2 Jailed Activists Hospitalized for Letpadan Injuries
By Nobel Zaw 11 June 2015
RANGOON — Three months after a brutal crackdown on student demonstrators in central Burma, two activists have been hospitalized for serious injuries incurred during the chaotic incident.
Khin Hlaing, 26, and Tin Win, 44, were both recently brought to Rangoon General Hospital from Tharrawaddy Prison, where they have been detained since the March 10 crackdown.
The Irrawaddy visited the patients on Thursday after confirming with hospital officials that the pair had been admitted, finding that they are both recovering after receiving long-awaited treatment for their injuries.
Khin Hlaing was hospitalized on Tuesday after he vomited blood and fainted outside the prison as he was about to be transported to a court hearing.
“The doctor told me that my stomach is ripped and my ribs are swollen, so it is difficult for me to breath and they are giving me oxygen,” Khin Hlaing said from his cot in Rangoon General, relating how he was beaten by police batons as the protest site in Letpadan, Pegu Division, was violently dismantled.
“I didn’t have this kind of health problems before,” he said, “it is because I was hit.”
Khin Hlaing said he now has difficulty breathing and can only ingest liquids because of his torn stomach lining.
“I can swallow two spoons of liquid, anything else and I vomit,” he said.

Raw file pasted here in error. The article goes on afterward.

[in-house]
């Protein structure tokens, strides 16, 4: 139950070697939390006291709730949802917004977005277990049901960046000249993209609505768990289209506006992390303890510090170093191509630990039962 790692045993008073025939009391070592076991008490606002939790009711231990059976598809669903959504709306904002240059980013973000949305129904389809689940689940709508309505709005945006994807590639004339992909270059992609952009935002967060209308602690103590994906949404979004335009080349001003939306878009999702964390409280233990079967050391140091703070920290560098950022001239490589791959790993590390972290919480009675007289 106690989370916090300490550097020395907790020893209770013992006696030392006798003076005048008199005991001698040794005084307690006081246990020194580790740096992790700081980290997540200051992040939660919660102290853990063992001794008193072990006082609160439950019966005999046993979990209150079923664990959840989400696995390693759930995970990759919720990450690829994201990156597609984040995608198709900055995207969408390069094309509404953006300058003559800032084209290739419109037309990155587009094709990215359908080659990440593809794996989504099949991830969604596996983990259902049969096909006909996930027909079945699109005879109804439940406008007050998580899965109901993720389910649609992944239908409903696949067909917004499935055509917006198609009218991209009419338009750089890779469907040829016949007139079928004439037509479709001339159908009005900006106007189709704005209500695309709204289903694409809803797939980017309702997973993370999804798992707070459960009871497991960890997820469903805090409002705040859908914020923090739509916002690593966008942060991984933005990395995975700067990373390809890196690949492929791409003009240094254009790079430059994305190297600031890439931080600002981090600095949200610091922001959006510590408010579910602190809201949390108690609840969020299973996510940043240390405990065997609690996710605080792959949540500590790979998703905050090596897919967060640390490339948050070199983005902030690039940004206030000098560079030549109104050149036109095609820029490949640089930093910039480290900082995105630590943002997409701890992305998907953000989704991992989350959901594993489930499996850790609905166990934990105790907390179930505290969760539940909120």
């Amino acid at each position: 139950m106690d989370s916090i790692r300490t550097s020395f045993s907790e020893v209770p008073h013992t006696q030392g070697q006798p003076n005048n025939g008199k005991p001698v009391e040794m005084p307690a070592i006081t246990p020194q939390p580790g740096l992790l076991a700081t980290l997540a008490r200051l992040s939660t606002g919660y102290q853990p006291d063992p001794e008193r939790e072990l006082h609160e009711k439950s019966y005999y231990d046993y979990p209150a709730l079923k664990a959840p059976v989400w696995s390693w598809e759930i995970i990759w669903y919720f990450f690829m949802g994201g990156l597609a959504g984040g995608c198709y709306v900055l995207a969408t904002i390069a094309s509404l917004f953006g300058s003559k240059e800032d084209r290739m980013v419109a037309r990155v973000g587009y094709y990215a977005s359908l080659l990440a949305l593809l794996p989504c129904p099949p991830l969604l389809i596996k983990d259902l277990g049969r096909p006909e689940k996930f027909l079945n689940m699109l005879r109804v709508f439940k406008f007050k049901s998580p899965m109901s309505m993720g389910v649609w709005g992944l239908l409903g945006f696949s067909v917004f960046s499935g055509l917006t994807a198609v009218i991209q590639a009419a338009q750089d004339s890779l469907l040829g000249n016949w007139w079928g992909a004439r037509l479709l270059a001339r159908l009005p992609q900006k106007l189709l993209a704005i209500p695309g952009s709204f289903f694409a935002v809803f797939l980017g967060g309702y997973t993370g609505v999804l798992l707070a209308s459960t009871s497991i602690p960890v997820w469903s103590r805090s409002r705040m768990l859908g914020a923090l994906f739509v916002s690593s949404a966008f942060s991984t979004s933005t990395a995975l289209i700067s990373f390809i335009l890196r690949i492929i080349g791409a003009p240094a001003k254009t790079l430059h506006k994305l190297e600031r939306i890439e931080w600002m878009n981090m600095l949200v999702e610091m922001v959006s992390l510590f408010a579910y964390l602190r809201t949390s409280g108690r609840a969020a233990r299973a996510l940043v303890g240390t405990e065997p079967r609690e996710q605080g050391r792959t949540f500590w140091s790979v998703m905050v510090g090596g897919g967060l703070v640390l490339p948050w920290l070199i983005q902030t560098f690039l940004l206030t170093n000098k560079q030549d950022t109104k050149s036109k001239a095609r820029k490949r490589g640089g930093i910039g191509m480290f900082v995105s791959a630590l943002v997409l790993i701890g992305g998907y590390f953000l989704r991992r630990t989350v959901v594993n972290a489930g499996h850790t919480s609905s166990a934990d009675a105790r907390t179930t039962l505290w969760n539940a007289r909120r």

A senior hospital official said she could not immediately comment on the condition of the two patients, but the hospital will make a statement in the near future.
The second patient, Tin Win, was admitted last week and is now recovering from surgery on throat. As he is unable to move or speak, his wife told The Irrawaddy that injuries sustained during the crackdown crushed his esophagus and damaged his nervous system.
“His throat was operated on very deeply because the fifth ring of the bone of the throat was crumbled,” Myint Myint Kyi told The Irrawaddy at her husband’s bedside. “I am very worried about his situation.”
Like Khin Hlaing, Tin Win’s family also attributed his injury to being beaten by police and held in prison without access to adequate treatment. His brother, Nay Zaw Lin, said that Tin Win told them before the operation that the injuries were caused by being beaten with a baton and repeatedly kicked in the ribs.
Tin Win’s family said that the government covered the costs of his four-hour operation, which came to 5 million kyat (US$4,500).
Both patients are now seeking release on bail so they can recover at home after being discharged, but it is unclear whether their request will be granted. Based on his current condition, Myint Myint Kyi believes that if her husband is denied bail and returned to Tharrawaddy, “there is no return for him,” reciting a common Burmese idiom meaning that he is soon to pass away.
Khin Hlaing said medical access is limited for some 70 students and their supporters still held in Tharrawaddy. When he left prison on Tuesday, he said, there were about eight other detainees suffering from potentially serious ailments such as stomach pain and numbness of limbs.
The Assistance Association for Political Prisoners (AAPP) and the All Burma Federation of Student Unions (ABFSU) on Thursday cited the cases of Khin Hlaing and Tin Win in an appeal to the government to provide comprehensive healthcare to all political detainees, particularly those being held in Tharrawaddy Prison.